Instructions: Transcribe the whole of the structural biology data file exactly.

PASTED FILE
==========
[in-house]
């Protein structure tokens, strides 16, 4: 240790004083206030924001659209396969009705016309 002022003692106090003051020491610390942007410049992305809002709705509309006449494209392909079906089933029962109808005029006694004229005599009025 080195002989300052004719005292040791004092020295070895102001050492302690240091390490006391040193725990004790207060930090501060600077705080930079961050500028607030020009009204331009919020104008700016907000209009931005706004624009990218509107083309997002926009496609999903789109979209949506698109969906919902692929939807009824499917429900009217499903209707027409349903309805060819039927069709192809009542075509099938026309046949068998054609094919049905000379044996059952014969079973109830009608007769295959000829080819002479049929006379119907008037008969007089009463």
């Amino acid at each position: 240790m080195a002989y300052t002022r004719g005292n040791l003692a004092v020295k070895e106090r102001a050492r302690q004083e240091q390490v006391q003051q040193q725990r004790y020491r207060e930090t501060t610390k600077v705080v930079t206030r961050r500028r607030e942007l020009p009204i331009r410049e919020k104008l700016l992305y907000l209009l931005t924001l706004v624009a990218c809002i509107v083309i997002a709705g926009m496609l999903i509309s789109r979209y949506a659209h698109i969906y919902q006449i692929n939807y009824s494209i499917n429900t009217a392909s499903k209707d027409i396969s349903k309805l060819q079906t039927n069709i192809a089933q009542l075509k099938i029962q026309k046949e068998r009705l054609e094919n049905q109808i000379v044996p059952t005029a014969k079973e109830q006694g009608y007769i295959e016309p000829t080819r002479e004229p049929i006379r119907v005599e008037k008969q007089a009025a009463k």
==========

[in-house]
């Protein structure tokens, strides 16, 4: 240790004083206030924001659209396969009705016309 002022003692106090003051020491610390942007410049992305809002709705509309006449494209392909079906089933029962109808005029006694004229005599009025 080195002989300052004719005292040791004092020295070895102001050492302690240091390490006391040193725990004790207060930090501060600077705080930079961050500028607030020009009204331009919020104008700016907000209009931005706004624009990218509107083309997002926009496609999903789109979209949506698109969906919902692929939807009824499917429900009217499903209707027409349903309805060819039927069709192809009542075509099938026309046949068998054609094919049905000379044996059952014969079973109830009608007769295959000829080819002479049929006379119907008037008969007089009463």
């Amino acid at each position: 240790m080195a002989y300052t002022r004719g005292n040791l003692a004092v020295k070895e106090r102001a050492r302690q004083e240091q390490v006391q003051q040193q725990r004790y020491r207060e930090t501060t610390k600077v705080v930079t206030r961050r500028r607030e942007l020009p009204i331009r410049e919020k104008l700016l992305y907000l209009l931005t924001l706004v624009a990218c809002i509107v083309i997002a709705g926009m496609l999903i509309s789109r979209y949506a659209h698109i969906y919902q006449i692929n939807y009824s494209i499917n429900t009217a392909s499903k209707d027409i396969s349903k309805l060819q079906t039927n069709i192809a089933q009542l075509k099938i029962q026309k046949e068998r009705l054609e094919n049905q109808i000379v044996p059952t005029a014969k079973e109830q006694g009608y007769i295959e016309p000829t080819r002479e004229p049929i006379r119907v005599e008037k008969q007089a009025a009463k």